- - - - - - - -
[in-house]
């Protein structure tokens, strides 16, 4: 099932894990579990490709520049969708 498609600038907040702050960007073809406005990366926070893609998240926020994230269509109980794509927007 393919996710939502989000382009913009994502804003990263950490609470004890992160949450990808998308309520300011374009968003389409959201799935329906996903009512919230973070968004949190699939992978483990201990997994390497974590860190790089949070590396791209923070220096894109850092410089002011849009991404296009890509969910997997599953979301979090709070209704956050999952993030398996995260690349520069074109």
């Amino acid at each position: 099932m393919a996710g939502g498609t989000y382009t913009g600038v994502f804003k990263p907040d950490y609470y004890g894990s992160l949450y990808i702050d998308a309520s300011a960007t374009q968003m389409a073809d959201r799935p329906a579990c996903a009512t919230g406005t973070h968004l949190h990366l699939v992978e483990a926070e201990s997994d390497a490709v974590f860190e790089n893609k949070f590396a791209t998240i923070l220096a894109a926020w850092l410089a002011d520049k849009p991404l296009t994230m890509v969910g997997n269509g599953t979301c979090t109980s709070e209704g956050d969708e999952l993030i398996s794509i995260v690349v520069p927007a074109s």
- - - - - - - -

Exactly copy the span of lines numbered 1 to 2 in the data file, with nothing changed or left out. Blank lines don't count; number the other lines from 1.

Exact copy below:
[in-house]
């Protein structure tokens, strides 16, 4: 099932894990579990490709520049969708 498609600038907040702050960007073809406005990366926070893609998240926020994230269509109980794509927007 393919996710939502989000382009913009994502804003990263950490609470004890992160949450990808998308309520300011374009968003389409959201799935329906996903009512919230973070968004949190699939992978483990201990997994390497974590860190790089949070590396791209923070220096894109850092410089002011849009991404296009890509969910997997599953979301979090709070209704956050999952993030398996995260690349520069074109």